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What’s Next for the New Jersey Devils?

Star forward Ilya Kovalchuk left the New Jersey Devils last week for the Russian hockey league KHL, leaving approximately $77 million of a 15-year, $100 million contract on the table. How will it affect the Devils, and how are they recovering from the shock? Kovalchuk, who had 11 goals and 20 assists last year, was the best player on the team.

“This goes back to the lockout, and prior to coming back, his thought process of staying in Russia was there,” Devils general manager Lou Lamoriello said. “As you know, he was here a little late [getting back after the lockout was lifted]. Then there was no conversation whatsoever throughout the year about it. Then it resurfaced and his desire was to retire from the NHL, and the only way he could do that was to sign his voluntary retirement papers, which he did.”

“This decision was something I have thought about for a long time going back to the lockout and spending the year in Russia,” Kovalchuk said of his departure. “Though I decided to return this past season, Lou was aware of my desire to go back home and have my family there with me. The most difficult thing for me is to leave the New Jersey Devils, a great organization that I have a lot of respect for, and our fans that have been great to me.”

“I can’t worry about timing right now. It is what it is, and you just go forward,” said Devils GM Lamoriello. “Right now, we just have to take a step back to go forward, and we’ll just re-evaluate what our options are and do the best we can, but we’ll be ready come September.”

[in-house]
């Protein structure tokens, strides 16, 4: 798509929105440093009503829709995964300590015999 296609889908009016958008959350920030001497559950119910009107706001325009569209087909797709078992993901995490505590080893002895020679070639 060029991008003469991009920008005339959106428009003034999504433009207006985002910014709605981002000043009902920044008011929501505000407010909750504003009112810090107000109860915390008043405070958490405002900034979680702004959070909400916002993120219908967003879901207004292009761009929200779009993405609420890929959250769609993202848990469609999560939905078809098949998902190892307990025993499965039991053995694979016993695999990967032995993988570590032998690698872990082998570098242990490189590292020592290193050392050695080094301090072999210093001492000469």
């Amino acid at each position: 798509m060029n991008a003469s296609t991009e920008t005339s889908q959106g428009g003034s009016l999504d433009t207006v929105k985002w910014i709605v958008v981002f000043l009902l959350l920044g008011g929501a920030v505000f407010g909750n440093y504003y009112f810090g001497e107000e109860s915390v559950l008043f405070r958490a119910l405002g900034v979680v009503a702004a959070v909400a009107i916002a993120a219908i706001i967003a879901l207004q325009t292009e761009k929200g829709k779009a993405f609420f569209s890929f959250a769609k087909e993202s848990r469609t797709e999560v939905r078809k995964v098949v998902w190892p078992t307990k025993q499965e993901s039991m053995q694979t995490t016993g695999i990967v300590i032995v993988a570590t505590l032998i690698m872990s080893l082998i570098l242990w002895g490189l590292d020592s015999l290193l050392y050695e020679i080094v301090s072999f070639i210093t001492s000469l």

There’s no doubt that the Devils are going to be a worse team without Kovalchuk. Still, despite his departure, the Devils remain 40-to-1 longshots to win the Stanley Cup, the same number they sported before he left.

“There’s no ‘What can you do?'” said Devils coach Peter DeBoar. “We’re going to have to find a way. That’s going to be the mantra. The league is not going to stand still. I think I’ve used that phrase before. No one is going to feel sorry for you, the New Jersey Devils. When the puck drops in October, we’ve got to be ready to compete with the guys we’ve got, and we’ve got a good group of people here. Sure it’s different. You take out a Parise, you take out a Kovalchuk, those are players that single-handedly can do some things that only a handful of players in the world can do. So we’re going to have to be a different team and have to play more of a team game.”

Even the Devils’ hall of fame goalie Martin Brodeur expressed concerns about his team’s future performance.

“I think it’s going to be a wait and see. It’s going to be a challenge to make the playoffs,” Brodeur said. “Without Kovy, not having the 30 goals that Clarkie (David Clarkson) scored and the departure of Zach (Zach Parise), now it becomes tougher for us. Especially with Detroit coming in and Columbus just fell short last year.”

Though Kovalchuk’s departure devastates the Devils, they weren’t favored to win in the first place, and as is reflected in the odds staying the same, not much was expected of this team even if he’d stayed.

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